I want his actions to be a reflection of who he is on the inside.  Because he's a compassionate and kind-hearted kid.  He's a do-gooder and a pleaser like his Mama.  But he's an only child, so he can be selfish.  He's a boy, so he can be loud.  And he's his learned enough from his PaPaw that he can be a little onery, too.  ;)

But down at the core of it all, he's good.  And that's not just a Mama's bias.

It is how I want him to stay, too.  So that's why, each day, as he's faced with new decisions, my final reminder to him is always "Be good and do good."

It's my wish for the boy he is and the man he'll grow up to be.

It Changes You


I found something out recently. 

Something I'm glad to know and yet I wish I didn't know at the same time.  You know how it works, I'm sure we've all been in that situation before.

The part that I'm glad to know is that someone who's under no obligation to like me or be kind to me showed me a kindness.  And it was something I would have no reason to ever know about.  It was something that no one would have blamed her for making a decision otherwise, because business is business.  But this person made a business decision based on a personal situation, and even though they have no obligation to like me or be kind to me, she made a decision that showed respect for me and my feelings (even though it was something that she would never know that I would find out about).  And she earned respect from me because of it.

The part that I wish I didn't know is that the aforementioned individual was put in in that position in the first place.  It was something that--had the above individual not been considerate of me and made a business decision based on business alone--I would have not only found out about, but would have had to endure with a quiet grace.  Because that's how I (try to) roll.

So there's this disappointment of the fact that it ever happened in the first place.  And there's this new respect and appreciation for how it was handled.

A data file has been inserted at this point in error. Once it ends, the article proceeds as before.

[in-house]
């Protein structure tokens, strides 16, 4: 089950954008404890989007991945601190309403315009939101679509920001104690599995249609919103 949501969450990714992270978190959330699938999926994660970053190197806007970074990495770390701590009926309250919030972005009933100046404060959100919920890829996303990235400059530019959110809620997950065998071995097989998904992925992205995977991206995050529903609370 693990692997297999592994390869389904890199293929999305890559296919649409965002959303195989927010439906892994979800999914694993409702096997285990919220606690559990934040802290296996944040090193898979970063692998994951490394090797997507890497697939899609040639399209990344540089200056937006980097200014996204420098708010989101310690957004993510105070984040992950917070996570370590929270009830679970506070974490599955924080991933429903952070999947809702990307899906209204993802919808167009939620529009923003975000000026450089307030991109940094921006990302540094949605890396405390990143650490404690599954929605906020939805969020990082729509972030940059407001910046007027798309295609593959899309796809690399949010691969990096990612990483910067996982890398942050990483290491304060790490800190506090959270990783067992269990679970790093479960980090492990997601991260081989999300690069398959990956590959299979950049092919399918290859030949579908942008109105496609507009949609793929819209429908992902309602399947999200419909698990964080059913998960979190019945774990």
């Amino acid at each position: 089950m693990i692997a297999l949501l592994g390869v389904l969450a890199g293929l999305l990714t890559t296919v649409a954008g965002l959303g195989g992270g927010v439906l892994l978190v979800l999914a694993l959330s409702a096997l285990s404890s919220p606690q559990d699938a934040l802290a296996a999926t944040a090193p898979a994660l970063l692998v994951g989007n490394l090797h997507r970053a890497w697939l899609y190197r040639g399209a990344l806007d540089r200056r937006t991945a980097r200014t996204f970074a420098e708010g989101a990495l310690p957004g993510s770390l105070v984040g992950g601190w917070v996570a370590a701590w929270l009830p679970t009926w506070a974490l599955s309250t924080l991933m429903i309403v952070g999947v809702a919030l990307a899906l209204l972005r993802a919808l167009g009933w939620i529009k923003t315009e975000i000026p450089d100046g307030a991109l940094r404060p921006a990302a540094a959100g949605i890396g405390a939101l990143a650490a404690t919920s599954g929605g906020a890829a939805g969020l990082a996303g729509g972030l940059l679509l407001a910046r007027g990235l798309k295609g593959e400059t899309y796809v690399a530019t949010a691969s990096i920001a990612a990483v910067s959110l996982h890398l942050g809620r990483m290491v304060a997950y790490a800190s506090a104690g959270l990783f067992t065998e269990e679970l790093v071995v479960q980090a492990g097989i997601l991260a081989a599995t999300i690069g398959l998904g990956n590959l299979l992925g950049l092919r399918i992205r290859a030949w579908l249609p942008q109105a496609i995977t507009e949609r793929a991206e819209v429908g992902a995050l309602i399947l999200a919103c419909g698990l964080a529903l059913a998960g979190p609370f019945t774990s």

And no matter how small it seems in writing, it changes you.  On one hand, for the better, and on the other hand, for the worse.  But these things change you nonetheless.

What are you doing today that might change someone else's perspective tomorrow?  And what kind of change will you make in them?

Our actions and decisions long outlive the perceived results.  I hope to always be mindful of that.

Love is Kind


Love is patient.  Love is kind.
It does not envy.  It does not boast.
It is not rude, it is not self-seeking,
it is not easily angered, it keeps no record of wrongs.
Love does not delight in evil, but rejoices with the truth.
It always protects, always trusts,
always hopes, always perseveres.
Love never fails.


1 Corinthians 13:4-8a


When I love someone, I love them.  I love who they are, regardless of what they are on the inside or outside.

When I love someone, I cannot put exclusions, exemptions, amendments or conditions on that love.  I love them

If I love someone today, but tomorrow I find out that they have changed.  I still love them.

If I love someone and I find out that they're a different kind of person than I believed them to be, I still love them whether it was a good kind of different or a bad kind of different. 

Because I'm not loving the shoes on their feet or the color, cut or curl of their hair.  I'm not loving the kind of car that they drive or the fact that they smoke.  I'm not loving who or what they love.  I'm not loving the choices that they make or the consequences that come of them.

I am simply loving them.

I am a Christian. 

I am called to love.

We are all called to love, and--above and beyond--I find that this is what Christians do.  We don't hate.  We don't judge.  We love.

But if you've met with an exception...if you've known a Christian that failed to love you because they didn't like a part of you or who you are...I apologize on behalf of all Christians.  That's not the example that we--as a whole--wish to set.  That is not the example we were called to set.

So if you've found a Christian that didn't love you for you...I will. 

And I know many others that will, too, because they have loved me in spite of me.  They've loved me when I've failed, they've loved me when I sinned, they have loved me when I didn't love me. 

And we will love you, too.

Because you are not the sum of your failures or decisions.  You are not the color of your skin, the number on the scale, or even the reflection you see in the mirror. 
 
You are you. 

You are unique. 

You are amazing. 

You are deliberately and intentionally created to be you.

And you deserve to be loved.